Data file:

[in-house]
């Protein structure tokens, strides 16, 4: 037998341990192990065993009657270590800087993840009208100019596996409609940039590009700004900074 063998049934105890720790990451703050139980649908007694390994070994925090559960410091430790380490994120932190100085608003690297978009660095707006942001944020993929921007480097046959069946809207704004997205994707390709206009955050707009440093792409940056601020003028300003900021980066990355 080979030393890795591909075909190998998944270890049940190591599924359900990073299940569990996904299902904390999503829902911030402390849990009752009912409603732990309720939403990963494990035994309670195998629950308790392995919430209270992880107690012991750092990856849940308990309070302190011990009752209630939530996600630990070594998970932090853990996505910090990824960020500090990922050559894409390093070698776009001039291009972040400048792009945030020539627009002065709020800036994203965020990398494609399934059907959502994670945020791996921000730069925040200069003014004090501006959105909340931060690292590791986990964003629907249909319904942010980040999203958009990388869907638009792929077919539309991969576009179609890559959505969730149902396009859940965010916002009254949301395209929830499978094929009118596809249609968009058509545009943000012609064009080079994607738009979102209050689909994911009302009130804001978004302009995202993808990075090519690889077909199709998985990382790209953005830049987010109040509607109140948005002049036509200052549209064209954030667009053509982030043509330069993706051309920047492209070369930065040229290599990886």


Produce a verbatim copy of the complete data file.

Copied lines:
[in-house]
């Protein structure tokens, strides 16, 4: 037998341990192990065993009657270590800087993840009208100019596996409609940039590009700004900074 063998049934105890720790990451703050139980649908007694390994070994925090559960410091430790380490994120932190100085608003690297978009660095707006942001944020993929921007480097046959069946809207704004997205994707390709206009955050707009440093792409940056601020003028300003900021980066990355 080979030393890795591909075909190998998944270890049940190591599924359900990073299940569990996904299902904390999503829902911030402390849990009752009912409603732990309720939403990963494990035994309670195998629950308790392995919430209270992880107690012991750092990856849940308990309070302190011990009752209630939530996600630990070594998970932090853990996505910090990824960020500090990922050559894409390093070698776009001039291009972040400048792009945030020539627009002065709020800036994203965020990398494609399934059907959502994670945020791996921000730069925040200069003014004090501006959105909340931060690292590791986990964003629907249909319904942010980040999203958009990388869907638009792929077919539309991969576009179609890559959505969730149902396009859940965010916002009254949301395209929830499978094929009118596809249609968009058509545009943000012609064009080079994607738009979102209050689909994911009302009130804001978004302009995202993808990075090519690889077909199709998985990382790209953005830049987010109040509607109140948005002049036509200052549209064209954030667009053509982030043509330069993706051309920047492209070369930065040229290599990886």